The steepest cones form around cinder cone volcanos. Cinder cones form from ash and magma cinders--partly-burned, solid pieces of magma, that fall to the ground following a volcanic eruption. This type of eruption contains little lava, as the magma hardens and breaks into pieces during the explosion. As a result, cinder cone volcanoes tend to be smaller than other types of volcanoes. Italy’s Mt. Vesuvius is a famous cinder cone volcano.
In contrast, shield volcanoes are characterized by a large, broad cone with sides sloping gently away from the center. The lava that erupts from these volcanoes is a thin liquid that slowly emerges from the center of the volcano as well as from cracks in its sides. The lava spreads in a thin layer before cooling. Hawaii’s Mauna Loa is a famous example of a shield cone volcano.
A third type of volcanic cone is a composite cone. Composite cone volcanoes are also called stratovolcanoes. They form when different types of eruptions deposit different materials around the sides of a volcano. Alternating eruptions of volcanic ash and lava cause layers to form. Over time these layers build up. The result is a cone that has a gentler slope than a cinder cone but is steeper than a shield volcano. Washington state’s Mt. St. Helens is an example of a composite cone volcano.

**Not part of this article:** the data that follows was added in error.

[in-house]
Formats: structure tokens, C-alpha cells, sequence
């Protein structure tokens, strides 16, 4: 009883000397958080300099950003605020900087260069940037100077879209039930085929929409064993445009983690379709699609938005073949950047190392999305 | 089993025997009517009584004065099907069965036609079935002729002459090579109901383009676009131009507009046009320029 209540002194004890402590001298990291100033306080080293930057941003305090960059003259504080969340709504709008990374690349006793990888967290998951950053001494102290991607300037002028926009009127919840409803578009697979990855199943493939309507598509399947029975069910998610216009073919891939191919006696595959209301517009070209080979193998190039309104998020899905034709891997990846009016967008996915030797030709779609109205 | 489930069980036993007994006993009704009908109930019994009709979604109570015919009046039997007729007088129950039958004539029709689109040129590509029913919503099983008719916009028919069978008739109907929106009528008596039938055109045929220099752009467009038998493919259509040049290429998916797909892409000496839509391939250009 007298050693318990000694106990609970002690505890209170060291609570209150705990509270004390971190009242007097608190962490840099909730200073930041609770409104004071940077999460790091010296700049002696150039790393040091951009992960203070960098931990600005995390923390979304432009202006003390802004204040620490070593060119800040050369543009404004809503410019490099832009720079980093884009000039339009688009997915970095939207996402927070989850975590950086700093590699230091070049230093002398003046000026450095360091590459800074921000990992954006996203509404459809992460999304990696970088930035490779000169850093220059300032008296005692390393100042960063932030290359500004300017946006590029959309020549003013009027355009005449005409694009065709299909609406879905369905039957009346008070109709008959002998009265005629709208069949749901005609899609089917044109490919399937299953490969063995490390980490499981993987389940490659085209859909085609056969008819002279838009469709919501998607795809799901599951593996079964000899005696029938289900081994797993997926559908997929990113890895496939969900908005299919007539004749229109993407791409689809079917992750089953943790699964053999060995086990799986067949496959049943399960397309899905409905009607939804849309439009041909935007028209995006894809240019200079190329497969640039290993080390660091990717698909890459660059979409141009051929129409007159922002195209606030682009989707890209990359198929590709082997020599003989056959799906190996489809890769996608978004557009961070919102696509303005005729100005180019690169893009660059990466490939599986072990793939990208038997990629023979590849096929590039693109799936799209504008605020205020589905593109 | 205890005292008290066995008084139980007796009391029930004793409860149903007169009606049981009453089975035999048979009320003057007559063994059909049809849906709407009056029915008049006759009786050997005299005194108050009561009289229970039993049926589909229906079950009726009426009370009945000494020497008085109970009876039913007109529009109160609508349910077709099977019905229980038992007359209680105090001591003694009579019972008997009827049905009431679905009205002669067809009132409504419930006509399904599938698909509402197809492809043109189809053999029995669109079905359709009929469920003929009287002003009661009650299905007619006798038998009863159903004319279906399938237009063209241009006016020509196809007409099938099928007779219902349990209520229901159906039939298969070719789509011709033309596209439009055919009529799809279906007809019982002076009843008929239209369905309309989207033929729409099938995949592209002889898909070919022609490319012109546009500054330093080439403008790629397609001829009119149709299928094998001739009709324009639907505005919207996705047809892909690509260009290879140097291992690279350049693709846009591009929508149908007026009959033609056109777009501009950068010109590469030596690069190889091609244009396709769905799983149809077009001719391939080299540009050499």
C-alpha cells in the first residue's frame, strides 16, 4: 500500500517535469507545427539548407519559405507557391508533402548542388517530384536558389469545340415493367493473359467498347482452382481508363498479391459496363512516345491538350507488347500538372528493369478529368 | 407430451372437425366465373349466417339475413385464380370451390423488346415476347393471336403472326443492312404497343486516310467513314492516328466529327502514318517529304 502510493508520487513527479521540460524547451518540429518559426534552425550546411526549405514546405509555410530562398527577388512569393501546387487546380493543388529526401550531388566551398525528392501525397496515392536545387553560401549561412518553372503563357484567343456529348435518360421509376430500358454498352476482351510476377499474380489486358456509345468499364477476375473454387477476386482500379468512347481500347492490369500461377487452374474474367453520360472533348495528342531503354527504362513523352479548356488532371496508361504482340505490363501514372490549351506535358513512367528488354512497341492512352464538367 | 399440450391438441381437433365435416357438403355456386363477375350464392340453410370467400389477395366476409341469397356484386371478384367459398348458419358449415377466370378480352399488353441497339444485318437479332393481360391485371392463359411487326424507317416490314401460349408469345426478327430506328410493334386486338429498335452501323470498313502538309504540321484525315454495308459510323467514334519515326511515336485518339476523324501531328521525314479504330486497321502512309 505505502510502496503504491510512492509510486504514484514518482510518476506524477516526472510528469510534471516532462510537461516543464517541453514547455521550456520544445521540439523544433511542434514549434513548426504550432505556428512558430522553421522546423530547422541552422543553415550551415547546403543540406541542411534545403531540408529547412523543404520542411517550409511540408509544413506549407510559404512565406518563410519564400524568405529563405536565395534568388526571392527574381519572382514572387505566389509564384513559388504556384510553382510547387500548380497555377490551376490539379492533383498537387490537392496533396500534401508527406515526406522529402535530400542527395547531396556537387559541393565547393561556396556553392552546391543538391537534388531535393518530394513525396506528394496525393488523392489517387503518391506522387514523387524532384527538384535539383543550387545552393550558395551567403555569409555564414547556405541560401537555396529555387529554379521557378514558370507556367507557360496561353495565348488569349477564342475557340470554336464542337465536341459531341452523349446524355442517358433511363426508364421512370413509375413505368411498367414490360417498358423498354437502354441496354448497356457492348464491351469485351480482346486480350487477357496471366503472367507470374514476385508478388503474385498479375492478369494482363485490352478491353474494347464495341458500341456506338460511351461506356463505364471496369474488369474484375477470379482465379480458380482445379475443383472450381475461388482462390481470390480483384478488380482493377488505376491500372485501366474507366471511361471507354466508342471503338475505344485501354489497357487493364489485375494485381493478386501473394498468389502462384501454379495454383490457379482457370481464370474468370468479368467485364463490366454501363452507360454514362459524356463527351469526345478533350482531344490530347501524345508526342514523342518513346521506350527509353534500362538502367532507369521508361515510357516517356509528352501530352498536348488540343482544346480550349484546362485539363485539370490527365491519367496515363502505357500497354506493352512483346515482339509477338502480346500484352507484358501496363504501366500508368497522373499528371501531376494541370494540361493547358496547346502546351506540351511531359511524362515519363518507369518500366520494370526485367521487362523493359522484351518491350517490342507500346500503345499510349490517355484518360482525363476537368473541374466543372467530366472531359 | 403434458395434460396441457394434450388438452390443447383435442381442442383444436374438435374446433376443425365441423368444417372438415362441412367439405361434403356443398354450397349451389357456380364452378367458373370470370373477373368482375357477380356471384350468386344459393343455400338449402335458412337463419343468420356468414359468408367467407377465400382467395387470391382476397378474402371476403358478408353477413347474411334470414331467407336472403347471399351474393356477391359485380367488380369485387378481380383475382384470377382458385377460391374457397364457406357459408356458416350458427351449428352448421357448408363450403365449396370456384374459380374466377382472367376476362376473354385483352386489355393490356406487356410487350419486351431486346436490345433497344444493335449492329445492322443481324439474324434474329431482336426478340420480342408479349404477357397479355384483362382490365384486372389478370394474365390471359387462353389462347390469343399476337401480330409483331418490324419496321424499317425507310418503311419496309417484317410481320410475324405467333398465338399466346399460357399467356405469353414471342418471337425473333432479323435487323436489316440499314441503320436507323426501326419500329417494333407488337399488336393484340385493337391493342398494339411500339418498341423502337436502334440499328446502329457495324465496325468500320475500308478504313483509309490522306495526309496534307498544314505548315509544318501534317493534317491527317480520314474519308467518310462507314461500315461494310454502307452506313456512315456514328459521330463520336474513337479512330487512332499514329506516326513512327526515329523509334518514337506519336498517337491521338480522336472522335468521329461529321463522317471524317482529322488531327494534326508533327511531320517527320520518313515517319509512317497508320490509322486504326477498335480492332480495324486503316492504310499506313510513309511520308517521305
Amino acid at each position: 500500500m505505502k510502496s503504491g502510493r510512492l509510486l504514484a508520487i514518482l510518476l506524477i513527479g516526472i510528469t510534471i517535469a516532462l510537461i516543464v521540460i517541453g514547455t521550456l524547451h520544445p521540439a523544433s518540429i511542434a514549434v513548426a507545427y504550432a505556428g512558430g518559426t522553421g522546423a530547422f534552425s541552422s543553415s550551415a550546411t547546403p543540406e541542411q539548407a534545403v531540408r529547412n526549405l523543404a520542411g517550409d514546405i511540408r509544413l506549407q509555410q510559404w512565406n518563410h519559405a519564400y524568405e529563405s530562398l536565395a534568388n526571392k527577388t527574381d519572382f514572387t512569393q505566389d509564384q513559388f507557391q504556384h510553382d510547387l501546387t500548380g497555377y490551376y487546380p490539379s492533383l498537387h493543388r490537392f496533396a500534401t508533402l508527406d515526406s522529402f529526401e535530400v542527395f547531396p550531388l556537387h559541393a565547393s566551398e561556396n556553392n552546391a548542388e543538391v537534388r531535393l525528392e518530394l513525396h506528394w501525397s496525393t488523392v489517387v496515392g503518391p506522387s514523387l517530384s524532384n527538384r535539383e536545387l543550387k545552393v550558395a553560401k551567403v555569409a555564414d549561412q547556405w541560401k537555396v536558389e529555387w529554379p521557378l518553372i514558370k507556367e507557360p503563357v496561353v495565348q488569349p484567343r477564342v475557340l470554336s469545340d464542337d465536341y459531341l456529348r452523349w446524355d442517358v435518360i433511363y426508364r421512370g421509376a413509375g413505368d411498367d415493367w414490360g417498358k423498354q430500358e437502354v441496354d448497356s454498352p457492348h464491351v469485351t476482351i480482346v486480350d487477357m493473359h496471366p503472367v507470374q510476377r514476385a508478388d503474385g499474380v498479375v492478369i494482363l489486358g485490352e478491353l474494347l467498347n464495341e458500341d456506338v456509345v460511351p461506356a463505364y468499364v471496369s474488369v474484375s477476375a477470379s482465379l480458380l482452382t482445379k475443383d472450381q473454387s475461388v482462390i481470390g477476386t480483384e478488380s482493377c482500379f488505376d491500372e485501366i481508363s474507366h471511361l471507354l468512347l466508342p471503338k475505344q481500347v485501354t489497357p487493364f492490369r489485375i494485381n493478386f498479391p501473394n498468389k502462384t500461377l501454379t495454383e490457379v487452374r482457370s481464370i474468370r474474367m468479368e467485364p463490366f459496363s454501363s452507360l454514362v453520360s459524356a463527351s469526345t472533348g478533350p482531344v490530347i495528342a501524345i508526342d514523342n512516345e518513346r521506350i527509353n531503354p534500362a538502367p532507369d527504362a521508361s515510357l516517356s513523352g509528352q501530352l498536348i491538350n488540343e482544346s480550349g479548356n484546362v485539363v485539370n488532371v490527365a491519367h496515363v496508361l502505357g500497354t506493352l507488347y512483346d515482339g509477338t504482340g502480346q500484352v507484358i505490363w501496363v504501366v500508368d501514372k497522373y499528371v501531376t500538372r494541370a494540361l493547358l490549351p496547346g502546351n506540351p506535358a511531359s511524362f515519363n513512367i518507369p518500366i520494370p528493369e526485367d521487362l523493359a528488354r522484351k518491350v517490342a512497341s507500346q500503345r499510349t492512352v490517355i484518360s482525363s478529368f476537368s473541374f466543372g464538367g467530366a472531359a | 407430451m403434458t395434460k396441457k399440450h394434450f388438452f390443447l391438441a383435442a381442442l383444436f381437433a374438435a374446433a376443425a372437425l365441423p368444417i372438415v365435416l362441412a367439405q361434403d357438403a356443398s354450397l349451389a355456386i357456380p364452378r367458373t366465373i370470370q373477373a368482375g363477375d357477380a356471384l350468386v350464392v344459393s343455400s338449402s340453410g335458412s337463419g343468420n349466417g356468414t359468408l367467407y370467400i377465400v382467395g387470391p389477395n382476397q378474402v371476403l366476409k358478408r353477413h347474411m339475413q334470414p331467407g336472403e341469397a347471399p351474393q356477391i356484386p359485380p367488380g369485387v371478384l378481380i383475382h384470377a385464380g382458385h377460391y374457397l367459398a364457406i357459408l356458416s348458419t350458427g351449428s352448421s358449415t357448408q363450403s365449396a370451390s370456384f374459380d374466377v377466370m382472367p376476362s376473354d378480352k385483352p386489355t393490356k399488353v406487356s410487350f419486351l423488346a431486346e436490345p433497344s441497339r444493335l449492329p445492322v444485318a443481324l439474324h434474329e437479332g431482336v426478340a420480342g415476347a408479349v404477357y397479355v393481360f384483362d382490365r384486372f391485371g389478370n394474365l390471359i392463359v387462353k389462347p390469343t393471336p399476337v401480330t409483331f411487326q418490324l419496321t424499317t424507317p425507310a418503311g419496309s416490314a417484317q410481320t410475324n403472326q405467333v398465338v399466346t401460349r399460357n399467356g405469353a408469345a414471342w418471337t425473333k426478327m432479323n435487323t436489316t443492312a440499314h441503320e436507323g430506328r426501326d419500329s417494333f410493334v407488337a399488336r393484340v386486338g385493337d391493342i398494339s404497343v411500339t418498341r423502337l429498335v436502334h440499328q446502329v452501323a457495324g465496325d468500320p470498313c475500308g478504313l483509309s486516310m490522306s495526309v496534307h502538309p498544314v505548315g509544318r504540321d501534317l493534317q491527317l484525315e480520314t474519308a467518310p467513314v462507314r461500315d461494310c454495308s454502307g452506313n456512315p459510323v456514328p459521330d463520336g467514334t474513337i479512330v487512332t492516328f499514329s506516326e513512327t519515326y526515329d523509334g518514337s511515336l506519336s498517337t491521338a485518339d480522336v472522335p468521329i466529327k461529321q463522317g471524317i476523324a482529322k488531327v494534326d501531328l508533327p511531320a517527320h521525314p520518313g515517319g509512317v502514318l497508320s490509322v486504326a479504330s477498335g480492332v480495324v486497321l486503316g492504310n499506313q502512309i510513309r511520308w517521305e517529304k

hill created by tiny bits of lava blown out of a volcano and fallen down around the volcanic vent. Also called a scoria cone.
release of material from an opening in the Earth's crust.
active volcano in the U.S. state of Washington. (2,549 meters/8,364 feet)
active volcano in southwest Italy. (1,190 meters/3,900 feet)
large, gently sloping volcano made from fluid lava.
steep volcano made of hardened lava, rock, and ash. Also known as a composite volcano.
fragments of lava less than 2 millimeters across.
hill created by a volcanic eruption.